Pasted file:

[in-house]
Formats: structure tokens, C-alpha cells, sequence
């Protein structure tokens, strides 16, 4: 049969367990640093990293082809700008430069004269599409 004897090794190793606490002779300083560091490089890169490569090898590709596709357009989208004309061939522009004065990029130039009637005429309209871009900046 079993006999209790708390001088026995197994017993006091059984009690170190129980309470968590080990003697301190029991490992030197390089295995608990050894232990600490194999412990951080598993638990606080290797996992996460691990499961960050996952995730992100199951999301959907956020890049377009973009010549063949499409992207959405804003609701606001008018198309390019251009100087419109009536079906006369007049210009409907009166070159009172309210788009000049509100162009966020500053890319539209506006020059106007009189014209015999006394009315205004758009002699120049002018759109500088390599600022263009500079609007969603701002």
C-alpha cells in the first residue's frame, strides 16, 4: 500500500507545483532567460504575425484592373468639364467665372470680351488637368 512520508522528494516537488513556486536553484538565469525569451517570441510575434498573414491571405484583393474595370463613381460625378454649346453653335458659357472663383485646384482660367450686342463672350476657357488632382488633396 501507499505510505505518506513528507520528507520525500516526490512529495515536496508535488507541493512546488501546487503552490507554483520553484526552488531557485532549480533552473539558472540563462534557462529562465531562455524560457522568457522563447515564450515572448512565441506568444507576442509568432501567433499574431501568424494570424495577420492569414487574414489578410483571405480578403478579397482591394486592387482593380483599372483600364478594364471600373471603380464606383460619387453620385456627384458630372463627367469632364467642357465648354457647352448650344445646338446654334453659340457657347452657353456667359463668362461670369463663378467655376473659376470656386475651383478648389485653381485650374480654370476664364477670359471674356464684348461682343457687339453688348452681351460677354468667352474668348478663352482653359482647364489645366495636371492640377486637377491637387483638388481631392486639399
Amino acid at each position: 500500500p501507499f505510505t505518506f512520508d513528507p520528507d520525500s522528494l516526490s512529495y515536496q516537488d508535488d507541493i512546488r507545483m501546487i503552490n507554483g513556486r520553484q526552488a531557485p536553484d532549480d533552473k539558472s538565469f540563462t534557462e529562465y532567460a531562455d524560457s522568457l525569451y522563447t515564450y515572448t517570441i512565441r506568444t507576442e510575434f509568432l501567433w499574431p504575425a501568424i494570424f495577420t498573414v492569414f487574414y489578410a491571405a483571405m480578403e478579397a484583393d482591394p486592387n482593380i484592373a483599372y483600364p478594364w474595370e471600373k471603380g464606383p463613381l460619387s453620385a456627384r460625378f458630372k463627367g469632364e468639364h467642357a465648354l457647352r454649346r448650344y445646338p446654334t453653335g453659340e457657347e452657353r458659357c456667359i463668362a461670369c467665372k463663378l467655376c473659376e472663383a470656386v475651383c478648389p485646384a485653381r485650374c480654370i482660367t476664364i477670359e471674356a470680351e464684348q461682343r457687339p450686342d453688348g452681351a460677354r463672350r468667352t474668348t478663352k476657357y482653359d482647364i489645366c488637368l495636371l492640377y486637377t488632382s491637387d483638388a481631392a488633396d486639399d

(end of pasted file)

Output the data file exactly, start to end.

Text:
[in-house]
Formats: structure tokens, C-alpha cells, sequence
């Protein structure tokens, strides 16, 4: 049969367990640093990293082809700008430069004269599409 004897090794190793606490002779300083560091490089890169490569090898590709596709357009989208004309061939522009004065990029130039009637005429309209871009900046 079993006999209790708390001088026995197994017993006091059984009690170190129980309470968590080990003697301190029991490992030197390089295995608990050894232990600490194999412990951080598993638990606080290797996992996460691990499961960050996952995730992100199951999301959907956020890049377009973009010549063949499409992207959405804003609701606001008018198309390019251009100087419109009536079906006369007049210009409907009166070159009172309210788009000049509100162009966020500053890319539209506006020059106007009189014209015999006394009315205004758009002699120049002018759109500088390599600022263009500079609007969603701002």
C-alpha cells in the first residue's frame, strides 16, 4: 500500500507545483532567460504575425484592373468639364467665372470680351488637368 512520508522528494516537488513556486536553484538565469525569451517570441510575434498573414491571405484583393474595370463613381460625378454649346453653335458659357472663383485646384482660367450686342463672350476657357488632382488633396 501507499505510505505518506513528507520528507520525500516526490512529495515536496508535488507541493512546488501546487503552490507554483520553484526552488531557485532549480533552473539558472540563462534557462529562465531562455524560457522568457522563447515564450515572448512565441506568444507576442509568432501567433499574431501568424494570424495577420492569414487574414489578410483571405480578403478579397482591394486592387482593380483599372483600364478594364471600373471603380464606383460619387453620385456627384458630372463627367469632364467642357465648354457647352448650344445646338446654334453659340457657347452657353456667359463668362461670369463663378467655376473659376470656386475651383478648389485653381485650374480654370476664364477670359471674356464684348461682343457687339453688348452681351460677354468667352474668348478663352482653359482647364489645366495636371492640377486637377491637387483638388481631392486639399
Amino acid at each position: 500500500p501507499f505510505t505518506f512520508d513528507p520528507d520525500s522528494l516526490s512529495y515536496q516537488d508535488d507541493i512546488r507545483m501546487i503552490n507554483g513556486r520553484q526552488a531557485p536553484d532549480d533552473k539558472s538565469f540563462t534557462e529562465y532567460a531562455d524560457s522568457l525569451y522563447t515564450y515572448t517570441i512565441r506568444t507576442e510575434f509568432l501567433w499574431p504575425a501568424i494570424f495577420t498573414v492569414f487574414y489578410a491571405a483571405m480578403e478579397a484583393d482591394p486592387n482593380i484592373a483599372y483600364p478594364w474595370e471600373k471603380g464606383p463613381l460619387s453620385a456627384r460625378f458630372k463627367g469632364e468639364h467642357a465648354l457647352r454649346r448650344y445646338p446654334t453653335g453659340e457657347e452657353r458659357c456667359i463668362a461670369c467665372k463663378l467655376c473659376e472663383a470656386v475651383c478648389p485646384a485653381r485650374c480654370i482660367t476664364i477670359e471674356a470680351e464684348q461682343r457687339p450686342d453688348g452681351a460677354r463672350r468667352t474668348t478663352k476657357y482653359d482647364i489645366c488637368l495636371l492640377y486637377t488632382s491637387d483638388a481631392a488633396d486639399d